I miss the day to day reparte we've had over the last few years, but soon enough I'll be back again for more fun and frolic!

Remember stay vigilant, stay safe! Stay alive.
Best Regards,
Albert “Afghanus” Rasch
The Rasch Outdoor Chronicles: Dealing With Muslim Extremism "Chronicles" Style
In Afghanistan™

Tuesday, January 11, 2011

Traveling through Kuwait

© 2010,2011 Albert A Rasch and
In Afghanistan™
$g&m f9bd 45kd q!?5.
Greetings from Kuwait!

April 2010
Holy Smokes is it hot!

But as they say, “It's a dry heat...” Like that somehow makes it more bearable. Ok at least you don't have to chew your air before you breath, unlike some days in Florida where the air is sometimes so thick, that you can part it with a knife. But still, it's hot as the devil's own furnace.

You're reading that right. 112 degrees hot!

It actually hurts the palms of your hands as you walk from one point to another, so drinking plenty of water, using a good sunblock frequently, and trying to stay out of the sun as much as possible is a very wise idea.

They are being very thorough on the in-processing this time around, and they sure do make sure that the dot the i and cross the t.

The Kuwaitis have been very solicitous and helpful (kinda), but their lackeys and servant are anything but. I'm not sure where they are from, but they are rude and surly. I guess I would be to if I was beaten regularly with a switch...

The Americans soldiers are also very friendly and helpful here at the base.

The flight in wasn't all that good. First United screwed up my boarding pass, so I had to go through security twice. Then they didn't give me the aisle seat I originally had. I managed to get that fixed. Then the service on the plane itself was poor. The food was mediocre at best. And boy is the leg room limited; I'm glad that I'm not six foot tall. After a tedious twelve and a half hour flight, we finally put down in Kuwait City, much to everyone's relief.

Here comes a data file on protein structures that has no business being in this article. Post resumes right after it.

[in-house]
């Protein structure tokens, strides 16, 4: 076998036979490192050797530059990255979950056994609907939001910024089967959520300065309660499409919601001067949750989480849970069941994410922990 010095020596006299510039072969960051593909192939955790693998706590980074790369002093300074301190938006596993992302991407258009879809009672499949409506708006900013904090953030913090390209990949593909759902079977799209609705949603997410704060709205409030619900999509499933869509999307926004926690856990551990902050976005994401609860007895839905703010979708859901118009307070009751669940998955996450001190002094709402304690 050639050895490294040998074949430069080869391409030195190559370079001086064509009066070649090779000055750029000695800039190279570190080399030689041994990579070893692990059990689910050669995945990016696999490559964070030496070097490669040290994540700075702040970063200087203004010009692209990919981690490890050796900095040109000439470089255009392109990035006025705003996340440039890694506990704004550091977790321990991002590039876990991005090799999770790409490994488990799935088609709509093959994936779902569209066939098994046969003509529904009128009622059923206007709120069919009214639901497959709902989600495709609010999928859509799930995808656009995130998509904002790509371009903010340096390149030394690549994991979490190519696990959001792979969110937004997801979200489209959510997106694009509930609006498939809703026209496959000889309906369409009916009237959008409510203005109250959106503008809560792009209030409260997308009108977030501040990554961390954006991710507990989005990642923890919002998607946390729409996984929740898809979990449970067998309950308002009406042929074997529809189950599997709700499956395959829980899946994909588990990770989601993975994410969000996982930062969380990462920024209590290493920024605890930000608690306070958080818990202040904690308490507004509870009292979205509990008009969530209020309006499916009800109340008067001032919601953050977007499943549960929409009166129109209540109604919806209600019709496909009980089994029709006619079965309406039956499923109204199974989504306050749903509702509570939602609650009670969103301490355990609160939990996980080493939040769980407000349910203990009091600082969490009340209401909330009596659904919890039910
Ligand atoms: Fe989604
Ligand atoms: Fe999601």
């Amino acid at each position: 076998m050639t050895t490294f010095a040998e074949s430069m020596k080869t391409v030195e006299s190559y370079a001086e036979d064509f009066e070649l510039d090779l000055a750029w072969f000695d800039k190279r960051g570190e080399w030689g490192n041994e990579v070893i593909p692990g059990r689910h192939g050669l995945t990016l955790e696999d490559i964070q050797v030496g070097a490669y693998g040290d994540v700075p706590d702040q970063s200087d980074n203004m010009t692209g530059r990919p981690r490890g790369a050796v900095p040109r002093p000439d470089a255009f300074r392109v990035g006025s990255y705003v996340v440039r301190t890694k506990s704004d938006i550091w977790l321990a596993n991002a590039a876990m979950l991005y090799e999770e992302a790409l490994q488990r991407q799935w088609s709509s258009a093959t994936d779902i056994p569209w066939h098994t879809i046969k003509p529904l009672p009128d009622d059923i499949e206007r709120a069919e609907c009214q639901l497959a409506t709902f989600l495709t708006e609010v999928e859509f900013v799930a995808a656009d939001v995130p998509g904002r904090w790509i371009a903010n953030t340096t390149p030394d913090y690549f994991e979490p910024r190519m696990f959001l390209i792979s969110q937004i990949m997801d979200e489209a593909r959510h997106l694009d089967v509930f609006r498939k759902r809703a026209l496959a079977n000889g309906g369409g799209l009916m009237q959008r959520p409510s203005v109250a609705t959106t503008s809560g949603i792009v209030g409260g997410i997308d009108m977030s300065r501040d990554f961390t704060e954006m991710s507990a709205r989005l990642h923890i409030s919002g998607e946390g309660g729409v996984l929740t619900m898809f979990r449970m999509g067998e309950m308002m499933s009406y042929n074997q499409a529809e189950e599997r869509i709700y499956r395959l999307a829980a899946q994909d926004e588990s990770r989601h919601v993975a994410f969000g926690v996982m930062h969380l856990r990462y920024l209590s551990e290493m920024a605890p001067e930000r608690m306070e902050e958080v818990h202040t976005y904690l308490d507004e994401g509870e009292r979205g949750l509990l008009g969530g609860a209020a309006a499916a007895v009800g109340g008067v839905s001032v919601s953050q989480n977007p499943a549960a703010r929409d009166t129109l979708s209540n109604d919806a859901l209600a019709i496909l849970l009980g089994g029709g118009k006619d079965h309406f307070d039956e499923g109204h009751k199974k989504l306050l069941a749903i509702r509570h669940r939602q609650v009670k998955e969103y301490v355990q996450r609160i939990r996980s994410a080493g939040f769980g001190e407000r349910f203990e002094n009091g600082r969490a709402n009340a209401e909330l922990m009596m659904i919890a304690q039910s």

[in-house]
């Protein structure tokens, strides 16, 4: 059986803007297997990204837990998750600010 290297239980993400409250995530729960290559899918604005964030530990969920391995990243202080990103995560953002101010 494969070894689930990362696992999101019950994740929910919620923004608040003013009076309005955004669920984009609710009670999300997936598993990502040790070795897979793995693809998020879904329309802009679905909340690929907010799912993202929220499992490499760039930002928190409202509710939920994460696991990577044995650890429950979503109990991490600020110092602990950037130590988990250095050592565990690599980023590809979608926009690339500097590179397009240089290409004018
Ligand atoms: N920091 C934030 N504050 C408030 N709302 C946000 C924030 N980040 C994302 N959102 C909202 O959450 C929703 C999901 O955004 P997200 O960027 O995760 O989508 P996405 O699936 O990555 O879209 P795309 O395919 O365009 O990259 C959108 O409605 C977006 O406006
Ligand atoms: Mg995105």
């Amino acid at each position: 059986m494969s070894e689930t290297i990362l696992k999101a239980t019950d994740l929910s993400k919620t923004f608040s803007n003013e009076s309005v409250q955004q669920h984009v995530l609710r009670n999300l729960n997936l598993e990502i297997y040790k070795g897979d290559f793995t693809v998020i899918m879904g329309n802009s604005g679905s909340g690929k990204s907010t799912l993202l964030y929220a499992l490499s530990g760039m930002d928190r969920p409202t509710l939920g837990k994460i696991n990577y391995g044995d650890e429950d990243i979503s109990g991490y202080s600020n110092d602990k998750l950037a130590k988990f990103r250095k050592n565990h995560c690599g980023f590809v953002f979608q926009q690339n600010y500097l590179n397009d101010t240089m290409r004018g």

We cleared Customs without a hitch, and were immediately assaulted by a legion of shuttle operators wanting to take us from the airport to the base – for a price... about $50.00 and maybe your head if you pick the wrong one! Fortunately I knew that there was a free shuttle; it was just a matter of finding it, and thereby saving myself the money. Just wait by the consession stands, and someone from Ali AlSaleem will find you and get you to the free shuttle.

Once we reached the base, it was the usual hurry-up-and-wait so common to all things military. We are in 16 man tents, air conditioned I might add, and as comfortable as you might be at home. The food is abundant, if a little bland, and there's plenty of entertainment... If you like watching water evaporating.

I should be heading into Afghanistan in the next few days. We have some more gear that needs to be issued, and a couple more shots; and then it's back to work. I'll keep you all posted!

Stay safe!
Best regards,
Albert A Rasch
Albert Rasch in Afghanistan: She had Beautiful Green Eyes…